Join the Center’s #OurLands Campaign
It’s time to celebrate our public lands.
Our public lands make up more than a quarter of America’s landmass — a vast network of forests, rivers, deserts and grasslandsthat belong to the people, not corporations — and whose wellbeing we entrust to our federal agencies.
These are the lands we visit to experience beauty, solitude and quiet — to share time with our families, recreate with friends and seek out adventure. Our public lands clean our air, form the headwaters for our rivers, and cradle the wildlife and ecosystems whose health is linked to our own.
But too often the influence of extractive industries — oil, gas, mining, logging, and livestock — causes our public lands to be treated like their commodities. Damage to ecosystems, plants, animals and our climate can be irretrievable.
That’s unacceptable. We must do better.
So we’re asking you to join us in a new social media campaign — called #OurLands — celebrating a better vision for our public lands — one that puts the health of our land, climate, wildlife and water first — and ends needless, harmful industrialization. #OurLands asks you to visit nearby parks, forests and monuments and take photos of the landscapes and species you value, enjoy and work to protect.
Our campaign kicked off on America’s 21st annual National Public Lands Day (September 27), when many parks offered celebratory events and volunteer opportunities. But that was only the beginning: We want all of you to celebrate public lands throughout the year.
Let’s get out there. Let’s enjoy the beauty of our public lands with family and friends, or volunteer for a day on these lands’ behalf — and show each other how we’re doing it with photographic evidence.
Post your photos of your favorite public lands on Instagram or Twitter and tag the Center using @CenterforBioDiv and add the hashtag #OurLands. Include captions about these places and the species you support.
Learn more about the Center’s Public Lands program.
• Oct. 1-17: Neil Young Concert Tour: The Monsanto Years (MT, WA, BC, OR, CA, NV)
• Oct. 3-4: Global March for Elephants and Rhinos (CA, WA, MN)
• Oct 10: Wildlife Conservation Network’s Annual Expo (CA)
• Oct. 29: Ditch and Switch: How California Can End Fossil Fuel Extraction and Embrace 100-percent Wind and Solar (CA)
• Nov. 22: Birminghman Watercress Darter Mural Celebration (AL)
• Ongoing: Join the Center’s #OurLands Campaign (nationwide)
• Ongoing: Host a Population and Sustainability Event With Our Endangered Species Condoms Resources (worldwide)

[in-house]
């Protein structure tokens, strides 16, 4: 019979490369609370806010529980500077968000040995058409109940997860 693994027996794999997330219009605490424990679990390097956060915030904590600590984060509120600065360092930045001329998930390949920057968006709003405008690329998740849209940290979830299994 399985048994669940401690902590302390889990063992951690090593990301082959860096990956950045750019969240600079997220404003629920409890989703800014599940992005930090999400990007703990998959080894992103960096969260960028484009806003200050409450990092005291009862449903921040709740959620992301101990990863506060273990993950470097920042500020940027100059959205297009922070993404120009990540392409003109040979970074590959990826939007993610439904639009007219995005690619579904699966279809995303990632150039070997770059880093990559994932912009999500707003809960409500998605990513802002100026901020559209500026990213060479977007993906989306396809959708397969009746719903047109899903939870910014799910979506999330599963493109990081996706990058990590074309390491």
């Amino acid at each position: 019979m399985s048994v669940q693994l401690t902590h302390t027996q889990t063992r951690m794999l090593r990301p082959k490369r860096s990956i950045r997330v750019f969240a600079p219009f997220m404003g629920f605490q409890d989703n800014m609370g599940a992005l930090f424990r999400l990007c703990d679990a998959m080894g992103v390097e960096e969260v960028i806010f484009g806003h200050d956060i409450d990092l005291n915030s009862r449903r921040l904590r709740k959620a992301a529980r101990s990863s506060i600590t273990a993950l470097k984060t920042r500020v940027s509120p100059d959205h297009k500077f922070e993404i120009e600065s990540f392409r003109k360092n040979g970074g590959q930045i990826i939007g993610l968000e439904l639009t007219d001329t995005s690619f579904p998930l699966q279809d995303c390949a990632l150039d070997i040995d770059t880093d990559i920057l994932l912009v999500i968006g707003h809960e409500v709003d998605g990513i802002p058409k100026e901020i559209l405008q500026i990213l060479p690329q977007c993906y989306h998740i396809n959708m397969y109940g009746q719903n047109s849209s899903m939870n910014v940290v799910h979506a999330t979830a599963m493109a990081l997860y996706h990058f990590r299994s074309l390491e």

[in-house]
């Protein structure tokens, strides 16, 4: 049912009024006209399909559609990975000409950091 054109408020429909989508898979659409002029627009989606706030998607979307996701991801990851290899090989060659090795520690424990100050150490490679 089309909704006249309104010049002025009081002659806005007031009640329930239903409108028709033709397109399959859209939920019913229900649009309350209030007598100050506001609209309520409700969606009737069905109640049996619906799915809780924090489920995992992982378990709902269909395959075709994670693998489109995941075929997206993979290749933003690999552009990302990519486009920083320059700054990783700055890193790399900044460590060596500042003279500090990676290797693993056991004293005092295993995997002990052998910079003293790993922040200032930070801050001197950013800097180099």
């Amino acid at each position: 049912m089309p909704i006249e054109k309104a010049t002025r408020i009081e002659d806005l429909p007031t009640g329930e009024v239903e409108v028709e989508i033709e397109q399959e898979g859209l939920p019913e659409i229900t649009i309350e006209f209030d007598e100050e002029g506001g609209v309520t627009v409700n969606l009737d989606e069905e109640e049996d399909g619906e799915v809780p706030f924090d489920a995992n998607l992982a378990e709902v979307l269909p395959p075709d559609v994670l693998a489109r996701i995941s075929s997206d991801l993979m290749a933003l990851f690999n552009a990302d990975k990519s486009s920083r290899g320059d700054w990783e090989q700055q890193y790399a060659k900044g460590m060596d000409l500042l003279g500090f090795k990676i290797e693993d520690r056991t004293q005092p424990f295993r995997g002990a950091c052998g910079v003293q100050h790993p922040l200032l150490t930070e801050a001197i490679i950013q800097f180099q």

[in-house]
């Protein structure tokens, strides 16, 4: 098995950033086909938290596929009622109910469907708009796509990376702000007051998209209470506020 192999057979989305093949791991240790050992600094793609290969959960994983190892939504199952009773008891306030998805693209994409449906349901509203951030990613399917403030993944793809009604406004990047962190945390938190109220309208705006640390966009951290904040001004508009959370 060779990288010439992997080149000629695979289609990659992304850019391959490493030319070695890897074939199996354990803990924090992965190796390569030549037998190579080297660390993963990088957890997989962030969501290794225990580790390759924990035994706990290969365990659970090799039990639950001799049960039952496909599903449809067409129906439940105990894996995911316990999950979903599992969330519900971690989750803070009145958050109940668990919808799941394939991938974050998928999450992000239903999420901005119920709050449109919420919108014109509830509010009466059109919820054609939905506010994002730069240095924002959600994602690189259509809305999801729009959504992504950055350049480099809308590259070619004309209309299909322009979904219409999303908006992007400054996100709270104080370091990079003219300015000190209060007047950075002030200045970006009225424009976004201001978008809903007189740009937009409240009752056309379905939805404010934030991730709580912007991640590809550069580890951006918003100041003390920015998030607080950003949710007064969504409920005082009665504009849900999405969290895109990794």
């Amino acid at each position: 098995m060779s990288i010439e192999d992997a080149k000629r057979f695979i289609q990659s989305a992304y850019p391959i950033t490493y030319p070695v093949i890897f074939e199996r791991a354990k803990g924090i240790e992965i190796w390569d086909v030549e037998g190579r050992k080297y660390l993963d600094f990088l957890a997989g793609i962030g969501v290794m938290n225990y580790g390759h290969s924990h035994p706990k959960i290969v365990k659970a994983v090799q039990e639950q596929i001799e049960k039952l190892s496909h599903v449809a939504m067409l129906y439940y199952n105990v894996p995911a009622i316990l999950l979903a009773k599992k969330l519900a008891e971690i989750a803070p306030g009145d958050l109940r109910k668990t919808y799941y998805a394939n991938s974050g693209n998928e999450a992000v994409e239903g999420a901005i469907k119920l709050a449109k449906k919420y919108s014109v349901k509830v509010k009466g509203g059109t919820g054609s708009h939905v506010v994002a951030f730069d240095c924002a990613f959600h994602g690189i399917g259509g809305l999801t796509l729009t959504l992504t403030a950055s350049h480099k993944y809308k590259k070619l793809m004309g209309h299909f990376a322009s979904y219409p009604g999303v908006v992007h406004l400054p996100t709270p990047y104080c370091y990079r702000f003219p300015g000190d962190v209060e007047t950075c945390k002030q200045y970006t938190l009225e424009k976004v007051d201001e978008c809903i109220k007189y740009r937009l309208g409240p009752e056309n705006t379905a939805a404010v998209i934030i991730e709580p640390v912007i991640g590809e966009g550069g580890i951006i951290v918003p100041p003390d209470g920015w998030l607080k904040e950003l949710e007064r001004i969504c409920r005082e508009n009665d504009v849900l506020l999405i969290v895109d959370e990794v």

• Ongoing: Host an Action to Stop Keystone (nationwide)
• Ongoing: The Pollination Project — Giving Seed Grants to Fund Social Change Projects (worldwide, online)
• Ongoing: Global Amphibian BioBlitz: Saving Amphibians Through Social Networking (worldwide)
• Ongoing: Gasland II: The Film (worldwide)
Sponsored by the Center for Biological Diversity and featuring Stanford scientist Mark Jacobson
To avoid climate change's worst dangers, most fossil fuels must stay in the ground. Yet Californians live in the country's third-largest oil-producing state.
Please join Stanford scientist Mark Jacobson and Center for Biological Diversity climate law expert Kassie Siegel for a discussion of how and why California must halt fracking, move away from dirty fossil fuel extraction and quickly embrace a clean-energy future.
Siegel is a leader in the movement to keep California's dirty oil in the soil. Jacobson engages in ground-breaking research on achieving a transformation to 100-percent wind and solar.
As we approach the landmark Paris climate talks, come hear about these paradigm-shifting strategies to achieve climate justice.
Where: The David Brower Center at 2150 Allston Way, Berkeley, CA 94704
When: Thursday, October 29; doors open at 6:30 p.m, moderated discussion at 7 p.m.
Learn more abouut the Center's Keep It in the Ground campaign.
Whether it’s with lyrics like, "Chevron millions going to the pipeline politicians" or, "All the beautiful fish in the deep blue sea dying,” Neil Young’s latest album addresses precisely the issues the Center for Biological Diversity is working to face head-on. Young’s January 2015 release of The Monsanto Years marks an important and much-appreciated milestone in the level of environmental awareness in the music industry.
The Center supports the themes and overall message of Neil Young’s recent work, and we hope to contribute — along with this great musician — to the national dialogue regarding fossil fuels, biodiversity, and agribusiness.
Neil Young has graciously invited the Center to join him as he tours across the country, from Montana to California. You’ll be able to find us, and maybe even Frostpaw the Polar Bear, tabling and sharing information about our work at eleven of his concerts in six states.
Here are the concerts we’ll be attending:
Thursday, October 1
Adam Center, University of Missoula
Friday, October 2
Sunday, October 4
Wa Mu Theatre
Monday, October 5
Queen Elizabeth Theatre
Wednesday, October 7
Thursday, October 8
Matthew Knight Arena
Saturday, October 15
Santa Barbara, California
Santa Barbara Bowl
Sunday, October 11
Las Vegas, Nevada
Tuesday, October 11
San Diego, California
Wednesday, October 14
Los Angeles, California
Saturday, October 17
Global March for Elephants and Rhinos
October 3 and 4, 2015
San Francisco, California
St. Paul. Minnesota
More than 35,000 elephants are being killed every year so their tusks can be carved into ivory trinkets. A rhino is slaughtered once every 8 hours for its horn. Their only hope for survival lies in an immediate end to the ivory and rhino horn trade (both "legal" and "illegal") and the chance to recover from decades of mass slaughter.